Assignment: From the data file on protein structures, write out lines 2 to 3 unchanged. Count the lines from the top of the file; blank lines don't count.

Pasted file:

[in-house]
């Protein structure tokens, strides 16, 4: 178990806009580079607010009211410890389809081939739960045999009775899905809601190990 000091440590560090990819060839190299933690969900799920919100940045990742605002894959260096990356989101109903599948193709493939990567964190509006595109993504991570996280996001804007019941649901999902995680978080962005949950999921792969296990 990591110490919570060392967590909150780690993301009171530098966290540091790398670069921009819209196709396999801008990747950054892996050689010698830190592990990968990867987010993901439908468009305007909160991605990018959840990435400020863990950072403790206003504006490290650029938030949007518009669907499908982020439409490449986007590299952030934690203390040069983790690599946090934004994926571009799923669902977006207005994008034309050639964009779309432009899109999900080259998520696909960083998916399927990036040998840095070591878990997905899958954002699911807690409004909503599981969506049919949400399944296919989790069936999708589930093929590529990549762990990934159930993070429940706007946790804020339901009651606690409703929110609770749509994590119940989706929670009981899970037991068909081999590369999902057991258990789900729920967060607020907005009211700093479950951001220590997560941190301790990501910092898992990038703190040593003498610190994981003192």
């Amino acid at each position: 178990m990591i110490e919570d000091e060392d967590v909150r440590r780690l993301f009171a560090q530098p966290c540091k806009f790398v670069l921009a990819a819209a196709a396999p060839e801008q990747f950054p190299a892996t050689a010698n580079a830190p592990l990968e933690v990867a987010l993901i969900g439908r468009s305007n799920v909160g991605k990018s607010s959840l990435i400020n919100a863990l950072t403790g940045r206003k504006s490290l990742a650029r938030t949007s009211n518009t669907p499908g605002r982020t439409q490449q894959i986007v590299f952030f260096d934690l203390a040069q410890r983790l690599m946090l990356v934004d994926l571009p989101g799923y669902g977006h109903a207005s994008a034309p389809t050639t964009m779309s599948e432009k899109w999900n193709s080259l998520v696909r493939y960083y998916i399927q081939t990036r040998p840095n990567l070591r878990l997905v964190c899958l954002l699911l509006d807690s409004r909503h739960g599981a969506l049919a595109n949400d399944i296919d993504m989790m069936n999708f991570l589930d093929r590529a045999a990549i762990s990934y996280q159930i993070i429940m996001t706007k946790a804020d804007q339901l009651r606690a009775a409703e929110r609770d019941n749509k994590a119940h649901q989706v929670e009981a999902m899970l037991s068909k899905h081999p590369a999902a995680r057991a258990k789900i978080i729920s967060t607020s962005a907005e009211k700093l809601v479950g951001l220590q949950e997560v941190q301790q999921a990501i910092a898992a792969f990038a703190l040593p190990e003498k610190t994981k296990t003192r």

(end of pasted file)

């Protein structure tokens, strides 16, 4: 178990806009580079607010009211410890389809081939739960045999009775899905809601190990 000091440590560090990819060839190299933690969900799920919100940045990742605002894959260096990356989101109903599948193709493939990567964190509006595109993504991570996280996001804007019941649901999902995680978080962005949950999921792969296990 990591110490919570060392967590909150780690993301009171530098966290540091790398670069921009819209196709396999801008990747950054892996050689010698830190592990990968990867987010993901439908468009305007909160991605990018959840990435400020863990950072403790206003504006490290650029938030949007518009669907499908982020439409490449986007590299952030934690203390040069983790690599946090934004994926571009799923669902977006207005994008034309050639964009779309432009899109999900080259998520696909960083998916399927990036040998840095070591878990997905899958954002699911807690409004909503599981969506049919949400399944296919989790069936999708589930093929590529990549762990990934159930993070429940706007946790804020339901009651606690409703929110609770749509994590119940989706929670009981899970037991068909081999590369999902057991258990789900729920967060607020907005009211700093479950951001220590997560941190301790990501910092898992990038703190040593003498610190994981003192």
């Amino acid at each position: 178990m990591i110490e919570d000091e060392d967590v909150r440590r780690l993301f009171a560090q530098p966290c540091k806009f790398v670069l921009a990819a819209a196709a396999p060839e801008q990747f950054p190299a892996t050689a010698n580079a830190p592990l990968e933690v990867a987010l993901i969900g439908r468009s305007n799920v909160g991605k990018s607010s959840l990435i400020n919100a863990l950072t403790g940045r206003k504006s490290l990742a650029r938030t949007s009211n518009t669907p499908g605002r982020t439409q490449q894959i986007v590299f952030f260096d934690l203390a040069q410890r983790l690599m946090l990356v934004d994926l571009p989101g799923y669902g977006h109903a207005s994008a034309p389809t050639t964009m779309s599948e432009k899109w999900n193709s080259l998520v696909r493939y960083y998916i399927q081939t990036r040998p840095n990567l070591r878990l997905v964190c899958l954002l699911l509006d807690s409004r909503h739960g599981a969506l049919a595109n949400d399944i296919d993504m989790m069936n999708f991570l589930d093929r590529a045999a990549i762990s990934y996280q159930i993070i429940m996001t706007k946790a804020d804007q339901l009651r606690a009775a409703e929110r609770d019941n749509k994590a119940h649901q989706v929670e009981a999902m899970l037991s068909k899905h081999p590369a999902a995680r057991a258990k789900i978080i729920s967060t607020s962005a907005e009211k700093l809601v479950g951001l220590q949950e997560v941190q301790q999921a990501i910092a898992a792969f990038a703190l040593p190990e003498k610190t994981k296990t003192r």